No time to read? Here’s the answer!

No time, there’s just not enough time…   Over 6000 people now have a copy of JUMP!  It’s sobering, though, to know that many of you simply won’t have found the time to read it – and may not even have found the handy Executive Summary on Page 11. If your Leadership Team isn’t working as well as it could, your time challenges will be even worse. Dysfunction and inefficiency in the team makes work and slows progress. So what do you do if you need to improve your team but haven’t managed to read the book?   If that sounds familiar – this is just for you We’ve put together a short video guide to all the key ideas in the book. It’s less than eight minutes long and it will give you a high-level summary, not only of the key theories but also of how you can get started with your own team. Click on the image below to see the video (and don’t forget to turn on your sound). More
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Categories: Changing Your Team, Delivery Conversations, Learning Conversations, Relationship Conversations, and Why Leadership Teams Matter.

Brokering peace in a bag of ferrets

Why is there so much destructive behaviour in this team?   One of my HR clients memorably described her role in her team as being like ‘brokering peace in a bag of ferrets’. Although the description was extreme, it’s certainly evocative of the tension, arguments and unmanageability of many of the Leadership Teams I come across. Indeed, our research suggests that a huge majority of those in leadership teams think their team doesn’t function effectively. And, if you ask those outside the team how well they think their top team functions, the answers are considerably less favourable! These tensions aren’t always on display, but they are always there. A strong CEO can often keep them in check in the boardroom at least. Even in those cases, the problems will, however, leak out to conversations at the water cooler or behind the closed doors of individual’s offices. Worse still, frustrations can be shared with members of their own team – setting a bad example and producing similar tensions between functions further
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Categories: Changing Your Team, Learning Conversations, Relationship Conversations, Stories and Case Studies, Tools and Techniques, and Why Leadership Teams Matter.

From ‘meh’ to mission

Teenagers in the boardroom? A few years ago my daughters reached their mid-teens.  Amongst many challenging things I had to learn was a new vocabulary.  It’s tricky, you see, to communicate when it’s too much effort to use more than one syllable! One of the most used expressions was ‘meh’.  After considerable deduction, I decided that the closest translation was a shrug of the shoulders.  It means something like ‘so what’ or ‘I don’t care’ and dismisses anything that’s not of immediate and personal relevance to the teenager in question. To my surprise, I’ve gone on to find this sentiment in abundance in the boardroom.  I haven’t yet heard the word used, but most discussions in most top teams provoke exactly the same disinterested, disengaged and dismissive responses from a proportion of the team. Do they really not care? Board members wouldn’t work as hard as they do without an inner fire. Every leader I’ve ever met is there because they passionately believe things can be better, and because they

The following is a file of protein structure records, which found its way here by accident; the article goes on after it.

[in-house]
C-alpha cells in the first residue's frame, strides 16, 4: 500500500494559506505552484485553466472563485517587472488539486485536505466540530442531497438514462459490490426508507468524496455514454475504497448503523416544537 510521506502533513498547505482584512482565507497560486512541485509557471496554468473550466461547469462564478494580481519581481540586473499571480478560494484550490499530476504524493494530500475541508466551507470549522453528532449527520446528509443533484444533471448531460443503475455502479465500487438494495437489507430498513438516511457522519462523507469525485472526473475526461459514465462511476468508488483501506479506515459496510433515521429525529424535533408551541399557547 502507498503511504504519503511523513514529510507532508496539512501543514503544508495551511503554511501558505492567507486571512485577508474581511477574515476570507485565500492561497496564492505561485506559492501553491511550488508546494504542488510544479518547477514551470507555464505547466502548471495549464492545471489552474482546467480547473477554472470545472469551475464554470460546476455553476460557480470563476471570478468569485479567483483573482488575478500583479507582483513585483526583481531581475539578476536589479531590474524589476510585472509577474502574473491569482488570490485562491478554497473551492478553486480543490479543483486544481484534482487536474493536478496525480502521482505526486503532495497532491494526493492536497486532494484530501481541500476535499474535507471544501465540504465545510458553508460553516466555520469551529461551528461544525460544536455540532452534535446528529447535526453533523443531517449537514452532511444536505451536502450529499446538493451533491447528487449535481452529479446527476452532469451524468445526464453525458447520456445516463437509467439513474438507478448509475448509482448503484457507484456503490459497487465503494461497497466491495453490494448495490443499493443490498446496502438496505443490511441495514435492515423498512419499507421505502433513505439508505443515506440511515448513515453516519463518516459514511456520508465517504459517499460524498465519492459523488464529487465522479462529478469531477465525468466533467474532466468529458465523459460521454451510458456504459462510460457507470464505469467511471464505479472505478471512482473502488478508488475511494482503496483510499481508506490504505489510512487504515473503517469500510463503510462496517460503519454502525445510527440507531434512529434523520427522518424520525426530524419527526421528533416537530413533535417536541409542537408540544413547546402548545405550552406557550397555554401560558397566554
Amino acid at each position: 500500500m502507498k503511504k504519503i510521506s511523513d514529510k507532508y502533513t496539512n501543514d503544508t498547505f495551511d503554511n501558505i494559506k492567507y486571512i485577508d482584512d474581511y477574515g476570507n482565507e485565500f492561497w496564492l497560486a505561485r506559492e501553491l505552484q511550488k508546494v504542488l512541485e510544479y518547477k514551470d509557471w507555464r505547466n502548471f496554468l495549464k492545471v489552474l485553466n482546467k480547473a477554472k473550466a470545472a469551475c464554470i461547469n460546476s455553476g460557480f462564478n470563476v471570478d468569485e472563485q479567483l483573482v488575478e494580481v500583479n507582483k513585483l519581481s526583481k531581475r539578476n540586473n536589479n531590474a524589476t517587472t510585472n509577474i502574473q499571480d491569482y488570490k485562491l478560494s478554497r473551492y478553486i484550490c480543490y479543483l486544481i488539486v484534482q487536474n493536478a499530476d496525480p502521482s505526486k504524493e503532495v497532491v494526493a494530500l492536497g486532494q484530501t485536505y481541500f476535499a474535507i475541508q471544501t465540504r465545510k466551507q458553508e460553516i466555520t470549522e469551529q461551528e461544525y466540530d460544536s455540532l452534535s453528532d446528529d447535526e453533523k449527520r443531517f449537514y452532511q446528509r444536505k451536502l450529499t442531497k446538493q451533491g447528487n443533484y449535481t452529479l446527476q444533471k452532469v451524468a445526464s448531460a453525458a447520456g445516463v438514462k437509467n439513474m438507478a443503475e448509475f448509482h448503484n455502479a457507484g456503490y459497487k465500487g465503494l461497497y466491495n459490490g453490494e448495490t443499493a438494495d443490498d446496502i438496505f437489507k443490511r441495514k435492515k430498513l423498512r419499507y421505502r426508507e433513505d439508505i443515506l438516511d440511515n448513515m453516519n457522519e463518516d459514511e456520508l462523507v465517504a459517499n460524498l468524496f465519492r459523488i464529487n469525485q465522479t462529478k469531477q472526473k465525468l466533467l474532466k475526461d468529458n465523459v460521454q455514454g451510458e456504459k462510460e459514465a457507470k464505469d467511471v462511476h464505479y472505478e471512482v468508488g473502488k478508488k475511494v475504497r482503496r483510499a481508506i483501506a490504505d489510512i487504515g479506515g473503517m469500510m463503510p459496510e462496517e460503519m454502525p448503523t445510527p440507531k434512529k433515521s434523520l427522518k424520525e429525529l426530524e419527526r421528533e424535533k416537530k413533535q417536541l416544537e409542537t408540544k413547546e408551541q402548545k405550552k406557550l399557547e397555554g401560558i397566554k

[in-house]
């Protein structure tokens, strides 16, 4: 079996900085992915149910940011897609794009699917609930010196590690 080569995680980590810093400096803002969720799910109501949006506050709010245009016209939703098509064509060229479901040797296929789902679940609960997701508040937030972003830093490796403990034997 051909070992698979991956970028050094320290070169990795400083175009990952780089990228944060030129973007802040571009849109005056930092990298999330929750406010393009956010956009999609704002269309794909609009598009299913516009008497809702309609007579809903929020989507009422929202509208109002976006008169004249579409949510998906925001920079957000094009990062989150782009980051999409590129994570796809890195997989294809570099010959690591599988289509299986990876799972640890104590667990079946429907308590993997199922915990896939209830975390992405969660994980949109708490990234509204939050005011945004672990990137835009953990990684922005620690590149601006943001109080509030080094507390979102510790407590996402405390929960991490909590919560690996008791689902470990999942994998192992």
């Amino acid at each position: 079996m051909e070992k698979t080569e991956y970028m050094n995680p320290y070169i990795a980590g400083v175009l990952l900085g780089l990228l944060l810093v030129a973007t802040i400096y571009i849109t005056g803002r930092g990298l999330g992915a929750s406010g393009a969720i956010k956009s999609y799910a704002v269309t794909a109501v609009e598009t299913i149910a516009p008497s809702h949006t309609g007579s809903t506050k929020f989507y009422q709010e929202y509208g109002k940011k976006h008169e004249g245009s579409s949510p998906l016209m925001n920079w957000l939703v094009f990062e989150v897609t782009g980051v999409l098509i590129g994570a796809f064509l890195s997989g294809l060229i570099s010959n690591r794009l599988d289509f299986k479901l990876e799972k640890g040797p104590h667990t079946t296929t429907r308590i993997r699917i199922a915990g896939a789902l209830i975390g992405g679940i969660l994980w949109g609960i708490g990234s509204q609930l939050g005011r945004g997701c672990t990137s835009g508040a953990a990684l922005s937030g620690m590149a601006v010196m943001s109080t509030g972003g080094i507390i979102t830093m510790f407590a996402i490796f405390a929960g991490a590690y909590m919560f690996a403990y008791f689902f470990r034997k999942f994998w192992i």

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Categories: Ambition Conversations, Learning Conversations, Stories and Case Studies, and Why Leadership Teams Matter.

The debilitating effects of ‘update-itis’

It’s the scourge of most boardrooms. A virulent and disabling disease that paralyses real progress in organisations. The symptoms are all too familiar. The team gets together for its regular meeting. Hearts are already heavy from seeing the agenda – which is a terrifyingly long list of updates from departments and projects. Each presents the prospect of a long, rambling and often purposeless input from a member of the team – during which most of the rest of the team will switch off. There’s also a clear heirarchy. Finance always comes first and takes longer than it should. Everyone then takes their turn until, if the team gets that far down the agenda, HR get a few minutes to try to get the attention and support of a, by now exhausted, team. It’s a weary and discouraged team who leave the room. The meeting has been a long list of mostly problems and bad news. Some actions have been noted but may issues remain unaddressed. Inevitably, the agenda wasn’t completed.
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Categories: Priority Conversations.

Are You Turning Down A Bonus?

When did you last see a project promising a 50% uplift in results?   I’m guessing it wasn’t recently. If you ever have. Imagine the focus, energy and action that would flow immediately into making that project happen. Even before any results flowed it would be a fantastically exciting and motivating prospect. If you’re the Director proposing it, that would be even better still. If you’re in HR, and seen as marginal to the top team, it would be even more amazing. Every Leadership Team has this opportunity. It’s a big assertion but when we asked leaders and members of teams about the cost of dysfunction in the top team, that was exactly what they told us. Could do (much) better: every Leadership Team underdelivers. The biggest surprise in our research was the discovery that all Leadership Teams, almost without exception, thought they could and should do far better. Even those who classed their current teams as performing well said they felt the organisation could perform 45 per cent better
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Categories: Changing Your Team, Learning Conversations, Relationship Conversations, and Why Leadership Teams Matter.

Keeping your clevers happy